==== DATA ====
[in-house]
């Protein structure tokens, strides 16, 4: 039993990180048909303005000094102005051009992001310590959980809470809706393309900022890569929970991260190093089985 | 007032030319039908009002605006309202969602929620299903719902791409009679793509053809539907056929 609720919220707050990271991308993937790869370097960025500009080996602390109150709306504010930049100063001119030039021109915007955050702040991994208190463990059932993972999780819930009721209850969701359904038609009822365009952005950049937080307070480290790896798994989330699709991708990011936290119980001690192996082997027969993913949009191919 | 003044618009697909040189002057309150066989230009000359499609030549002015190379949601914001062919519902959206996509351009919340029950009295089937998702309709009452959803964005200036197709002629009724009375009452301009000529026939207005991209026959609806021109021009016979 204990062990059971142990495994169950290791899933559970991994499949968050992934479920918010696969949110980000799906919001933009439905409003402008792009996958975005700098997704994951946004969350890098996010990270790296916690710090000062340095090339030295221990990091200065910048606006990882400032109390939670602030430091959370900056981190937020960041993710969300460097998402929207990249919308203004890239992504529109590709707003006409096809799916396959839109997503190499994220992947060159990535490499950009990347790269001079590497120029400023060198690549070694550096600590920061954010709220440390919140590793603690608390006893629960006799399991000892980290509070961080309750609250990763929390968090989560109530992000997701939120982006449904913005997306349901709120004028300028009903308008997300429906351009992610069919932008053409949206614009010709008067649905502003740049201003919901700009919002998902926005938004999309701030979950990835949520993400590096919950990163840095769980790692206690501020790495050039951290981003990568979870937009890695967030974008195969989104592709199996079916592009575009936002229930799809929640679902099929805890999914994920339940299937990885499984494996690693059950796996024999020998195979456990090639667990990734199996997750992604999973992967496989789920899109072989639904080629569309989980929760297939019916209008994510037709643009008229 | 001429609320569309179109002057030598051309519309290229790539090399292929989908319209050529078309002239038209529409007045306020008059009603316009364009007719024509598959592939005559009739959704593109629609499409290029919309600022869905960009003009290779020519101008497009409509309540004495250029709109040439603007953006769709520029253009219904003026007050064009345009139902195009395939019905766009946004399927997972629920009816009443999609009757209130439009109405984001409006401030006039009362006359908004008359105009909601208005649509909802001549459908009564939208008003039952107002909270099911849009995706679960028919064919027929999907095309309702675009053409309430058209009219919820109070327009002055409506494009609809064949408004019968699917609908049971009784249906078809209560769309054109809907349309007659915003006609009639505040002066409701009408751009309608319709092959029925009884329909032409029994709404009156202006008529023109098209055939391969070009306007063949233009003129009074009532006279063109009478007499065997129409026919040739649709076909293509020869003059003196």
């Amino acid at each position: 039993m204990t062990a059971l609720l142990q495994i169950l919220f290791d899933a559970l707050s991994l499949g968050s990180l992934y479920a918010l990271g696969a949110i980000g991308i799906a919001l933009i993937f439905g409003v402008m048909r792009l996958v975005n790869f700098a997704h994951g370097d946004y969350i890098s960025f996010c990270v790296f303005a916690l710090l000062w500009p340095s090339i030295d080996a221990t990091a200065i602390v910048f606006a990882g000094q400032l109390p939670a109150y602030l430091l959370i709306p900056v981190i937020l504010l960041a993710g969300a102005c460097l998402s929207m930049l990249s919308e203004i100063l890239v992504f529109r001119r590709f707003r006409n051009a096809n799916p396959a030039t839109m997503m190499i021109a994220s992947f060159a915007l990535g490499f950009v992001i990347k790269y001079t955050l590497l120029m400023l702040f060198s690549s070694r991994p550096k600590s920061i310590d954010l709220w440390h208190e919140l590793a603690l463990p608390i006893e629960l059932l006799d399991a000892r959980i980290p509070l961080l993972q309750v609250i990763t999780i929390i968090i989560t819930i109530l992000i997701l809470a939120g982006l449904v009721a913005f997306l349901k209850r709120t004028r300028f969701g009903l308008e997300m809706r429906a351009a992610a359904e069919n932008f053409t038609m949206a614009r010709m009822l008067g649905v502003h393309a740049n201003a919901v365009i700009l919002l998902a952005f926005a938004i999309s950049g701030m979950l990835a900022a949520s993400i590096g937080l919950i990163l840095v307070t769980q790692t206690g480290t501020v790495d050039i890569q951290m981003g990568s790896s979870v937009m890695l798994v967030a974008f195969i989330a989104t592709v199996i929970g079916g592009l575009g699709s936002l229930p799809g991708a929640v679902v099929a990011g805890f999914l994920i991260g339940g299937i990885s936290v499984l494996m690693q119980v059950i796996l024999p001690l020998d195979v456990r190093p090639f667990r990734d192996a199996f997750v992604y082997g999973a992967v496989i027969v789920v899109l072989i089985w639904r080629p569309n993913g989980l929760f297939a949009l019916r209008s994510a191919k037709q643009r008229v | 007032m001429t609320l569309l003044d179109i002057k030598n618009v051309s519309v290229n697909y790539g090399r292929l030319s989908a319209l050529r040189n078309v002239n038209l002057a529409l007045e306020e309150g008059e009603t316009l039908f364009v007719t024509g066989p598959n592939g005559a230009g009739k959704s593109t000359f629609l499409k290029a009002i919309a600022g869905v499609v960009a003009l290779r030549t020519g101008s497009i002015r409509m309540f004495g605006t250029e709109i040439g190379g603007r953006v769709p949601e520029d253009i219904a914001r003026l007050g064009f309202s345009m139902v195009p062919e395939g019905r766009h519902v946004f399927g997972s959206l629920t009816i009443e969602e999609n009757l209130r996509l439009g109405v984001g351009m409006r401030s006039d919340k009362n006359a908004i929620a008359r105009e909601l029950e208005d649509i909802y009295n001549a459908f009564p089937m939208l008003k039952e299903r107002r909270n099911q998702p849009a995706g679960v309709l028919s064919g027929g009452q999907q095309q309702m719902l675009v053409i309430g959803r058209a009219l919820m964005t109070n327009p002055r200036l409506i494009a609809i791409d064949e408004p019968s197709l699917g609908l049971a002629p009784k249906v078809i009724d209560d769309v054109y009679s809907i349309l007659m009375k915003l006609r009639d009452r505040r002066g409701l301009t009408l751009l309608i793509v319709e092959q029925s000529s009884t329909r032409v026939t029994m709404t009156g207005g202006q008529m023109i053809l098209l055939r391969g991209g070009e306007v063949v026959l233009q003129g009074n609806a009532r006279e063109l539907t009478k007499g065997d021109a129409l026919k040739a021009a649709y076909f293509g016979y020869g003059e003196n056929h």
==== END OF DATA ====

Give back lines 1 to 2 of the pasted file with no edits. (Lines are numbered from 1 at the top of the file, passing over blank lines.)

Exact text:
[in-house]
């Protein structure tokens, strides 16, 4: 039993990180048909303005000094102005051009992001310590959980809470809706393309900022890569929970991260190093089985 | 007032030319039908009002605006309202969602929620299903719902791409009679793509053809539907056929 609720919220707050990271991308993937790869370097960025500009080996602390109150709306504010930049100063001119030039021109915007955050702040991994208190463990059932993972999780819930009721209850969701359904038609009822365009952005950049937080307070480290790896798994989330699709991708990011936290119980001690192996082997027969993913949009191919 | 003044618009697909040189002057309150066989230009000359499609030549002015190379949601914001062919519902959206996509351009919340029950009295089937998702309709009452959803964005200036197709002629009724009375009452301009000529026939207005991209026959609806021109021009016979 204990062990059971142990495994169950290791899933559970991994499949968050992934479920918010696969949110980000799906919001933009439905409003402008792009996958975005700098997704994951946004969350890098996010990270790296916690710090000062340095090339030295221990990091200065910048606006990882400032109390939670602030430091959370900056981190937020960041993710969300460097998402929207990249919308203004890239992504529109590709707003006409096809799916396959839109997503190499994220992947060159990535490499950009990347790269001079590497120029400023060198690549070694550096600590920061954010709220440390919140590793603690608390006893629960006799399991000892980290509070961080309750609250990763929390968090989560109530992000997701939120982006449904913005997306349901709120004028300028009903308008997300429906351009992610069919932008053409949206614009010709008067649905502003740049201003919901700009919002998902926005938004999309701030979950990835949520993400590096919950990163840095769980790692206690501020790495050039951290981003990568979870937009890695967030974008195969989104592709199996079916592009575009936002229930799809929640679902099929805890999914994920339940299937990885499984494996690693059950796996024999020998195979456990090639667990990734199996997750992604999973992967496989789920899109072989639904080629569309989980929760297939019916209008994510037709643009008229 | 001429609320569309179109002057030598051309519309290229790539090399292929989908319209050529078309002239038209529409007045306020008059009603316009364009007719024509598959592939005559009739959704593109629609499409290029919309600022869905960009003009290779020519101008497009409509309540004495250029709109040439603007953006769709520029253009219904003026007050064009345009139902195009395939019905766009946004399927997972629920009816009443999609009757209130439009109405984001409006401030006039009362006359908004008359105009909601208005649509909802001549459908009564939208008003039952107002909270099911849009995706679960028919064919027929999907095309309702675009053409309430058209009219919820109070327009002055409506494009609809064949408004019968699917609908049971009784249906078809209560769309054109809907349309007659915003006609009639505040002066409701009408751009309608319709092959029925009884329909032409029994709404009156202006008529023109098209055939391969070009306007063949233009003129009074009532006279063109009478007499065997129409026919040739649709076909293509020869003059003196």